“We were schoolmarms in Grand Rapids, Mich; but reading-writing-‘rithmetic were not our dish…”, and “I finished high school in Providence, Rhode Island, and Providence, Rhode Island, is where I learned to dance!” etc. My favorite is this one, sung in a French accent: “I was born in Paris; I was raised in Paris; went to school in Paris, where I met a boy. I was married in Paris; almost buried in Paris… Then I finally left Paris–” the chorus jumps in with this snarky line: ‘Paris, Illinois!'”
It’s all very exciting. Susan is the last to disembark. The music slows, and every head turns to look at her. She sings her homage to the railroad line and the fresh start and adventure it provides. Everyone else sort of fades into the background. That’s Judy for you!
Fun fact: “On the Atchison, Topeka, and the Sante Fe” was inspired by Judy Garland‘s incredibly popular “The Trolley Song” from Meet Me in St. Louis (1944). Both became huge hits. MGM quickly learned to put Judy on a vehicle and have her sing about it.
“On the Atchison” is a fairly complicated production number with loads of singing and dancing cowboys, complicated blocking of Harvey Girls, a moving train, and even some very politically incorrect Indians. Garland rules over it all. That’s Chris (Ray Bolger) in the checked suit and pink bow tie dancing beside her. Fun fact: Bolger played the scarecrow seven years earlier with Garland in The Wizard of Oz (1939).
The story goes that Judy Garland watched her stand-in perform the complex choreography once, just once, and then she hopped right in and they filmed the whole thing up until the tempo change in one take. And it is perfect, except that Ray Bolger suffered burns from the train steam. You can watch the number here.
Fun fact: the train chugging along beside Garland and the cast is a real locomotive built in 1872. MGM bought it for this film, but it shows up in many subsequent movies set in this vague era, including Take Me Out to the Ball Game (1949) starring Esther Williams.
The Western Street had a railroad spur for train scenes like this one, but the track also came in handy for camouflage purposes. Western Street was a large set with typical saloons, storefronts, etc., but it also had a brick courthouse and town square. So if those fancier elements didn’t fit with a film’s look, tall boxcars could be rolled onto the railroad track to hide the incongruous facades.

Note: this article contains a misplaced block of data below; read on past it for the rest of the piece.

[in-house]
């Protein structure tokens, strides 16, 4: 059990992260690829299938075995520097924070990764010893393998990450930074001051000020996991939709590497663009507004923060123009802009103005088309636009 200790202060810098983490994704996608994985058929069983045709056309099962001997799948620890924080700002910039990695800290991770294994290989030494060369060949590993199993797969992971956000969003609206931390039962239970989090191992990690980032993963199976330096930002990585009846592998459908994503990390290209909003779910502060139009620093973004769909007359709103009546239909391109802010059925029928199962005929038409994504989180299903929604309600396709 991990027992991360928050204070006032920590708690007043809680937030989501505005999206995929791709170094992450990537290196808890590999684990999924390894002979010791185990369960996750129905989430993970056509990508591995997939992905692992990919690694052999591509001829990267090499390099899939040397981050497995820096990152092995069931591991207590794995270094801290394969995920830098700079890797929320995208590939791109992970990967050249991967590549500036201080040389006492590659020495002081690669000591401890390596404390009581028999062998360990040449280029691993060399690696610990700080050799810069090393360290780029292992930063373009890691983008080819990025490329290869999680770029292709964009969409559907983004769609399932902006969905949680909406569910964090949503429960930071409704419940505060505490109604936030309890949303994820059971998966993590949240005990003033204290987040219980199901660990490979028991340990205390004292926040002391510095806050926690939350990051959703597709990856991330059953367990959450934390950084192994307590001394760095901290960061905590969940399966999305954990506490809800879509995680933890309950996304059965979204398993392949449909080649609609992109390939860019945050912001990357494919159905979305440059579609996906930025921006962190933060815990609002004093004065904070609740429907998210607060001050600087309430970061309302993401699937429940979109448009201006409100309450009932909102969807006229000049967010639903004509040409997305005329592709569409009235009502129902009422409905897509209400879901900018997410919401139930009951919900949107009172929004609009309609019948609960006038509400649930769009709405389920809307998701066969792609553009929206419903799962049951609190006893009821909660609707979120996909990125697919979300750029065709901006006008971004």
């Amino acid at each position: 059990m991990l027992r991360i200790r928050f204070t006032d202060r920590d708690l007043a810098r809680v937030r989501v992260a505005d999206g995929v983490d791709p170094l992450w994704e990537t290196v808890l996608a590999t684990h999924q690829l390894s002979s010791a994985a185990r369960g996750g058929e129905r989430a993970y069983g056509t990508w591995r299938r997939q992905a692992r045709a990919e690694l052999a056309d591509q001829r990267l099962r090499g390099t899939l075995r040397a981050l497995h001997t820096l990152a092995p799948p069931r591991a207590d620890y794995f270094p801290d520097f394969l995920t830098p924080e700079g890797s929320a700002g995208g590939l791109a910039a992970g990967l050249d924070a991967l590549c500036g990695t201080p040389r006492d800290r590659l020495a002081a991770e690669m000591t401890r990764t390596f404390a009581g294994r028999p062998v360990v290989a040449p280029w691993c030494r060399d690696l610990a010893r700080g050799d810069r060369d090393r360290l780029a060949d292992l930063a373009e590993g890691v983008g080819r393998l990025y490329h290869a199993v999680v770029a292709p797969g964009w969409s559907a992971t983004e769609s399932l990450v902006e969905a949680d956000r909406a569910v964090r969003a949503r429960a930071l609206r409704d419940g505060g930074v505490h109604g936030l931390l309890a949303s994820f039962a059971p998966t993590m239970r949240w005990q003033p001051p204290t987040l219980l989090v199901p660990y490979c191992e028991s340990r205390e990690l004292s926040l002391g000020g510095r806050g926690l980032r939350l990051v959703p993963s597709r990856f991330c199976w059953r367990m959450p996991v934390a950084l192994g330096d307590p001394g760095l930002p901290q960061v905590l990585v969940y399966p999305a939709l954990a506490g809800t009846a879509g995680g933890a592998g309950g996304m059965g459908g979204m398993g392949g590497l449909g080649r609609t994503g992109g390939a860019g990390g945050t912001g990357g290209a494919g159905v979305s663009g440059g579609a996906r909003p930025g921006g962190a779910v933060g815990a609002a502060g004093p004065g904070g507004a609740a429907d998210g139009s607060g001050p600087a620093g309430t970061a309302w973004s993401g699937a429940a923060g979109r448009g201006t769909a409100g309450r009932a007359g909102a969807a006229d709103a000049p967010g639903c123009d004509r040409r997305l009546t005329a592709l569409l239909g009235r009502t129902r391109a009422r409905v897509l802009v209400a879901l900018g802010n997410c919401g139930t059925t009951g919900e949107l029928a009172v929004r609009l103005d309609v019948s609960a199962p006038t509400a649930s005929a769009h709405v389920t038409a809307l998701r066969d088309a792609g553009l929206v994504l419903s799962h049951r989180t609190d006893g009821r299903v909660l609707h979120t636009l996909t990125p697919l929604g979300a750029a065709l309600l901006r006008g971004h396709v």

(This information about the backlot comes from the fantastic book MGM: Hollywood’s Greatest Backlot. I highly recommend it!)
The men might be thrilled at the Harvey Girls’ arrival, but the ladies of the Alhambra definitely are not. And so the dichotomy between good/bad women begins!
When my sisters and I watched this when we were little, we definitely preferred the saloon girls’ bright, sparkly dresses to the Harvey Girls’ more proper, claustrophobia-inducing gowns. So that juxtaposition backfired.
After the song, Susan gets a nasty surprise. Her fiancé is not to the handsome, sophisticated man she was expecting from the letters. What is she to do?
Susan’s grand adventure has taken a dark turn. Fortunately, Hartsey realizes that he has done a bad thing, and he isn’t going to force Susan into marriage. He was expecting an older, plainer woman, whom he apparently would have been thrilled to bamboozle and marry, but he can’t do that to a pretty young thing like Susan!
They both slide around the subject until Hartsey finally begs Susan not to marry him. And she’s very happy to comply!
When Susan compliments Hartsey on his beautiful letters, he tells her that Ned Trent wrote them, which gets Susan spittin’ mad. She rushes into the Alhambra to confront the devious jerk who tricked her into coming all the way to Sandrock.
She gives him a piece of her mind, and he feels pretty bad for tricking her. He never thought someone as young and beautiful as Susan would answer Hartsey’s letter! Again, he seems to think it would be perfectly acceptable had an old, ugly woman shown up!
Ned hands Susan a wad of cash and tells her to take the next train home. But she’s not leaving! She’s going to join the Harvey Girls and help civilize this terrible town! Ned laughs as she lugs her trunk across the street. He likes her spirit. Em watches it all with interest. She doesn’t like how Ned looks at Susan.
Here are our stars between takes on the porch of the Alhambra:
Costume appreciation break. First, Em’s spectacular golden gown with its feather trimmed train and shimmering accessories. It’s eminently practical for a saloon girl in the Wild West in the daytime. The women’s costumes for this film were designed by MGM’s designers Irene and Helen Rose. They do not disappoint if you’re looking for Wild West Barbies and dainty, impractical frocks more suited to afternoon tea in Boston than Sandrock. Lansbury’s hair is a work of art in itself in this film. I’ve never seen so many elaborate sausage curls draped on a person’s head.